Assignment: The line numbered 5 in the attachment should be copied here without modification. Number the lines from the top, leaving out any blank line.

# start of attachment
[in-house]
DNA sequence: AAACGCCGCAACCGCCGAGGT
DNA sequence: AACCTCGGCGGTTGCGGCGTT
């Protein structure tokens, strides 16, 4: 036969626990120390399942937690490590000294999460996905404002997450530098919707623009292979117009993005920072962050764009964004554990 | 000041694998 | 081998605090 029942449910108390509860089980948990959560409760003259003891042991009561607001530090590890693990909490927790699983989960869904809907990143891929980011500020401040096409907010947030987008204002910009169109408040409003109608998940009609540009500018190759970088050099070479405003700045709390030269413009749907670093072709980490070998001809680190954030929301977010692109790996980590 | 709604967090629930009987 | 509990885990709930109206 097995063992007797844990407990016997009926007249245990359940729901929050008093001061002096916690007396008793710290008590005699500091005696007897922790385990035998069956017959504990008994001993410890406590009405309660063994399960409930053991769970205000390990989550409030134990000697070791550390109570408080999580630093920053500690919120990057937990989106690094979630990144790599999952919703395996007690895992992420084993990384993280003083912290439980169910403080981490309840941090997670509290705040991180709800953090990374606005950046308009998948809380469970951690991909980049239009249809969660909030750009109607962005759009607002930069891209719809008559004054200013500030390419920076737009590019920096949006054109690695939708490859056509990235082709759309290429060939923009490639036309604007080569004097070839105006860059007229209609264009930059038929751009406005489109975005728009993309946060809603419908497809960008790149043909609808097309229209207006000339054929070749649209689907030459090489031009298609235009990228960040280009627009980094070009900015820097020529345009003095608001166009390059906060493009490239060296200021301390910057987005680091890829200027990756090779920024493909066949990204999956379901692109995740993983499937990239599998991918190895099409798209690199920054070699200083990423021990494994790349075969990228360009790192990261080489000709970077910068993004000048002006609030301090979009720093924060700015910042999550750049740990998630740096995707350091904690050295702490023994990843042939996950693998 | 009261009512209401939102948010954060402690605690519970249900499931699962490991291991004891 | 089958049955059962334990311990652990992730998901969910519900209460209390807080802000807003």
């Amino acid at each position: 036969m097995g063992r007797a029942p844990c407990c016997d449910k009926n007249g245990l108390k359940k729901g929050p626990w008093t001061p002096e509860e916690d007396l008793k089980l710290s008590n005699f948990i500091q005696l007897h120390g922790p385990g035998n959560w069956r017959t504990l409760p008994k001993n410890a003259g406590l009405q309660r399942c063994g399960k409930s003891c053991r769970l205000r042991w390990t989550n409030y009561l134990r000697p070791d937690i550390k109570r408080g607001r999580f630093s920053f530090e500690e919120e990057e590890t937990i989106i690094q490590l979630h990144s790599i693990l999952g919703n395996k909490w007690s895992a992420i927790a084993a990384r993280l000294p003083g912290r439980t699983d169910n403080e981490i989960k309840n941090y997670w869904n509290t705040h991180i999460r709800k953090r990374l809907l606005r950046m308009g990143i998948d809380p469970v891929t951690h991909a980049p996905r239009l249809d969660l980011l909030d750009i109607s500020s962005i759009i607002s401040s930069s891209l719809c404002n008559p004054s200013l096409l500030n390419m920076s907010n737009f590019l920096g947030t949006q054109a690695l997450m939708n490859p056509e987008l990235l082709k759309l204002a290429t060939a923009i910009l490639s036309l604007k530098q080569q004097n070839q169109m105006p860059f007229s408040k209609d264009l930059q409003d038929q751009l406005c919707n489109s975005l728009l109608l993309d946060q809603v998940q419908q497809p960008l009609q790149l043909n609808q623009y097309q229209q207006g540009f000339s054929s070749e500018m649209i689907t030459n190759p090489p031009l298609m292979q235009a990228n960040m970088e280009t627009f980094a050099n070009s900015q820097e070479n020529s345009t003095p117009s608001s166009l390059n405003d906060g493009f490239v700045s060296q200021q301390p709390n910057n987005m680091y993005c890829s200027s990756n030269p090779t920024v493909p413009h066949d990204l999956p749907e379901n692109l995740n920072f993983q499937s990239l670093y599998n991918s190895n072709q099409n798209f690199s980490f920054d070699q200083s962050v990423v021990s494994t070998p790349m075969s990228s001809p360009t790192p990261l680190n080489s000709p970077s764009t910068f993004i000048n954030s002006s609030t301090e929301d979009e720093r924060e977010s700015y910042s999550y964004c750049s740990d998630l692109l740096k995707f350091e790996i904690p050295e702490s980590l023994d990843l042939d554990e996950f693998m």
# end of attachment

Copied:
């Amino acid at each position: 036969m097995g063992r007797a029942p844990c407990c016997d449910k009926n007249g245990l108390k359940k729901g929050p626990w008093t001061p002096e509860e916690d007396l008793k089980l710290s008590n005699f948990i500091q005696l007897h120390g922790p385990g035998n959560w069956r017959t504990l409760p008994k001993n410890a003259g406590l009405q309660r399942c063994g399960k409930s003891c053991r769970l205000r042991w390990t989550n409030y009561l134990r000697p070791d937690i550390k109570r408080g607001r999580f630093s920053f530090e500690e919120e990057e590890t937990i989106i690094q490590l979630h990144s790599i693990l999952g919703n395996k909490w007690s895992a992420i927790a084993a990384r993280l000294p003083g912290r439980t699983d169910n403080e981490i989960k309840n941090y997670w869904n509290t705040h991180i999460r709800k953090r990374l809907l606005r950046m308009g990143i998948d809380p469970v891929t951690h991909a980049p996905r239009l249809d969660l980011l909030d750009i109607s500020s962005i759009i607002s401040s930069s891209l719809c404002n008559p004054s200013l096409l500030n390419m920076s907010n737009f590019l920096g947030t949006q054109a690695l997450m939708n490859p056509e987008l990235l082709k759309l204002a290429t060939a923009i910009l490639s036309l604007k530098q080569q004097n070839q169109m105006p860059f007229s408040k209609d264009l930059q409003d038929q751009l406005c919707n489109s975005l728009l109608l993309d946060q809603v998940q419908q497809p960008l009609q790149l043909n609808q623009y097309q229209q207006g540009f000339s054929s070749e500018m649209i689907t030459n190759p090489p031009l298609m292979q235009a990228n960040m970088e280009t627009f980094a050099n070009s900015q820097e070479n020529s345009t003095p117009s608001s166009l390059n405003d906060g493009f490239v700045s060296q200021q301390p709390n910057n987005m680091y993005c890829s200027s990756n030269p090779t920024v493909p413009h066949d990204l999956p749907e379901n692109l995740n920072f993983q499937s990239l670093y599998n991918s190895n072709q099409n798209f690199s980490f920054d070699q200083s962050v990423v021990s494994t070998p790349m075969s990228s001809p360009t790192p990261l680190n080489s000709p970077s764009t910068f993004i000048n954030s002006s609030t301090e929301d979009e720093r924060e977010s700015y910042s999550y964004c750049s740990d998630l692109l740096k995707f350091e790996i904690p050295e702490s980590l023994d990843l042939d554990e996950f693998m």